This has been a Pride month like no other.
At a time when we would normally see one another and stand shoulder-to-shoulder in solidarity and celebration, we have instead been unable to meet up with our friends, loved ones and communities.
Rather than gathering at events and receptions, and preparing to take over the capital’s streets, we have had to stay at home and meet online to help keep Londoners safe.
Like so many others, I am bitterly disappointed that this means we are not able to unite on the streets again this Saturday for the Pride in London parade. It has been a real honour to lead the last four marches, which have always been a personal highlight of the year.
Sadly, the lockdown has taken away so many of our opportunities to be together, but I’m so proud of the way that Londoners have been making sacrifices to help each other.
During this pandemic, we have seen the very best of our communities, from our vibrant voluntary and community sector to our heroic NHS and care staff and the key workers who have kept our supermarket shelves stocked and our deliveries coming. Yet it has also revealed some of the worst elements of our society, from the stark health inequalities to the structural prejudices that run hundreds of years deep and still cause harm today.
The brutal killing of George Floyd sparked a wave of protests across the world and brought into focus a painful reality – that, while we are born equal, life in Britain is simply not the same for everyone. And while the marches have rightly focused on racism and the unequal treatment of Black people, many Black members of the LGBTQ+ community will know that, for them, unjust treatment is often compounded.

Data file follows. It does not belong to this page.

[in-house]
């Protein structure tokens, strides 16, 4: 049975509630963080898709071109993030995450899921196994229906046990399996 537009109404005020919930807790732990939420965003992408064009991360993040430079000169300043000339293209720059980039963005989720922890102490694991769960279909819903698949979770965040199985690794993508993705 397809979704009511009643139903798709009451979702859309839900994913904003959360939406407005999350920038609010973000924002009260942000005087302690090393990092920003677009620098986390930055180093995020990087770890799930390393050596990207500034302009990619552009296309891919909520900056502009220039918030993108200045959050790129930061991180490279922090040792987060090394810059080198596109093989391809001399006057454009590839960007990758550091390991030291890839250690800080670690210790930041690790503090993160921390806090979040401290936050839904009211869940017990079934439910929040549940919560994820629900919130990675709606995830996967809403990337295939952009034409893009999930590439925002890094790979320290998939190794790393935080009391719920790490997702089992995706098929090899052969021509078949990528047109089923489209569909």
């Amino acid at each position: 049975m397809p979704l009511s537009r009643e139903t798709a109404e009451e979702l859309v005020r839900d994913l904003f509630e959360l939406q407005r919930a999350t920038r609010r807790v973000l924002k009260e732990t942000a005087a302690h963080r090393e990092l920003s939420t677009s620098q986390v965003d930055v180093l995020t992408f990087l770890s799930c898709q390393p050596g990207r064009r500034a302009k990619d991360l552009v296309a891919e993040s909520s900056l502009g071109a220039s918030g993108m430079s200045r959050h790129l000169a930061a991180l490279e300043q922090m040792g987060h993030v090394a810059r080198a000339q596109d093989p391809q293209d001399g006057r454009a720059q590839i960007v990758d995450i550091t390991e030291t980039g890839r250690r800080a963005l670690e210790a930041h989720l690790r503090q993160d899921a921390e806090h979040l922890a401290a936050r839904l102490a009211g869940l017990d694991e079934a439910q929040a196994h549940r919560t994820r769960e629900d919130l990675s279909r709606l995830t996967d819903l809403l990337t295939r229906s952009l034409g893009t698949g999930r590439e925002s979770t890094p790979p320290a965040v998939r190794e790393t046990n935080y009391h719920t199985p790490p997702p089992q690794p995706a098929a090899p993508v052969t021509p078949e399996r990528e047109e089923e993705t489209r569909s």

Nobody should be subject to harassment or abuse because of the colour of their skin, their gender identity or their sexuality, yet we continue to see discrimination. It is disgraceful that LGBTQ+ conversion therapy is still legal in the UK, that men can be denied the opportunity to donate blood based on their sexuality, and that the Government is stalling on the much-needed reform to the Gender Recognition Act. There is still so much that needs to be urgently done.
The events of this unique Pride month have reminded us all of the importance of speaking out where injustice persists, and that those of us in minority communities must also champion other marginalised communities. As Martin Luther King said, “injustice anywhere is a threat to justice everywhere”.
With many now educating themselves on the structural injustices in our society, we should be taking a fresh look at the role of LGBTQ+ people from Black and ethnic minority backgrounds in some of history’s most significant events. I encourage everyone to explore the remarkable stories of Bayard Rustin, who was instrumental in organising the 1963 March on Washington, Ivor Cummings OBE, who helped welcome to Britain and house many of the Windrush generation and Marsha P Johnson, whose courage at the Stonewall Inn led to the very first Pride.
The events of the last few months have reminded us how much we need each other. They have shown us how important it is to continue to stand with one another – even when you can’t be there in person. And they have demonstrated to us all that it is only by uniting and looking beyond our perceived differences, that we can bring about equality and secure the meaningful and lasting change we all desire.
Pride is a celebration, but it’s also about protesting and campaigning for change, which feels more relevant than ever this year. So let’s once again come together in solidarity. Let’s continue to push for justice and equality as neighbours, as allies and as one city. And let’s look forward to the time when we can be united on our capital’s streets once more.